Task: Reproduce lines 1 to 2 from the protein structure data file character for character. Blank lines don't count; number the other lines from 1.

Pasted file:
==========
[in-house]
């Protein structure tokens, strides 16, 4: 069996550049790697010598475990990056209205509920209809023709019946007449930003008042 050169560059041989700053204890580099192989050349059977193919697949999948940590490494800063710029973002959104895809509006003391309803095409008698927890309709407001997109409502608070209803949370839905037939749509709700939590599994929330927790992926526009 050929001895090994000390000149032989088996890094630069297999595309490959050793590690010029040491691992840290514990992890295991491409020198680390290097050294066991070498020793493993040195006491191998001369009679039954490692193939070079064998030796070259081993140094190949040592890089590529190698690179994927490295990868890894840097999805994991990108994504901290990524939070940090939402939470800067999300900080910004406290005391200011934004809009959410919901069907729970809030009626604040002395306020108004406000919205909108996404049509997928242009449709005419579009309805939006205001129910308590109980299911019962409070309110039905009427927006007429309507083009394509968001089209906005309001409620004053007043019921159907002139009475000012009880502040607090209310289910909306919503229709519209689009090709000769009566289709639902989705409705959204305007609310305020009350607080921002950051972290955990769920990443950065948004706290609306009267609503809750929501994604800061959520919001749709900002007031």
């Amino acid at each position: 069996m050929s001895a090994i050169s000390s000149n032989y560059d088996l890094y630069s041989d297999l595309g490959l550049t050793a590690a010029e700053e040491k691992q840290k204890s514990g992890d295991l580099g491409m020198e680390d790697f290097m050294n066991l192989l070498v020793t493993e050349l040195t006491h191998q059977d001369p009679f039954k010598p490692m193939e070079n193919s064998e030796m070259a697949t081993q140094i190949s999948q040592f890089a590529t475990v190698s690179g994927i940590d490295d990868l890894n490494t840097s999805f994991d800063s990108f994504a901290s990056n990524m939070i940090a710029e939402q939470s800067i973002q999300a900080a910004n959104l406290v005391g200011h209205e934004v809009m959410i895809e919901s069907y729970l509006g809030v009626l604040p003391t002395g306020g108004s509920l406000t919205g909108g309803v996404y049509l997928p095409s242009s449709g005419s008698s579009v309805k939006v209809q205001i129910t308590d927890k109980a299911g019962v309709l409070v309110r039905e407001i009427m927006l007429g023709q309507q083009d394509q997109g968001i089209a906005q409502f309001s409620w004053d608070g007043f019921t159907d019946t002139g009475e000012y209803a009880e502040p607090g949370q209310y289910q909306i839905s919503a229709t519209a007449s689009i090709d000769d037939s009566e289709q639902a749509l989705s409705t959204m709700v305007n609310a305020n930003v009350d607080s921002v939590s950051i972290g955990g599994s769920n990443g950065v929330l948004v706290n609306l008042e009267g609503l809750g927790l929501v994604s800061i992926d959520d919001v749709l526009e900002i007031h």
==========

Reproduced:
[in-house]
């Protein structure tokens, strides 16, 4: 069996550049790697010598475990990056209205509920209809023709019946007449930003008042 050169560059041989700053204890580099192989050349059977193919697949999948940590490494800063710029973002959104895809509006003391309803095409008698927890309709407001997109409502608070209803949370839905037939749509709700939590599994929330927790992926526009 050929001895090994000390000149032989088996890094630069297999595309490959050793590690010029040491691992840290514990992890295991491409020198680390290097050294066991070498020793493993040195006491191998001369009679039954490692193939070079064998030796070259081993140094190949040592890089590529190698690179994927490295990868890894840097999805994991990108994504901290990524939070940090939402939470800067999300900080910004406290005391200011934004809009959410919901069907729970809030009626604040002395306020108004406000919205909108996404049509997928242009449709005419579009309805939006205001129910308590109980299911019962409070309110039905009427927006007429309507083009394509968001089209906005309001409620004053007043019921159907002139009475000012009880502040607090209310289910909306919503229709519209689009090709000769009566289709639902989705409705959204305007609310305020009350607080921002950051972290955990769920990443950065948004706290609306009267609503809750929501994604800061959520919001749709900002007031």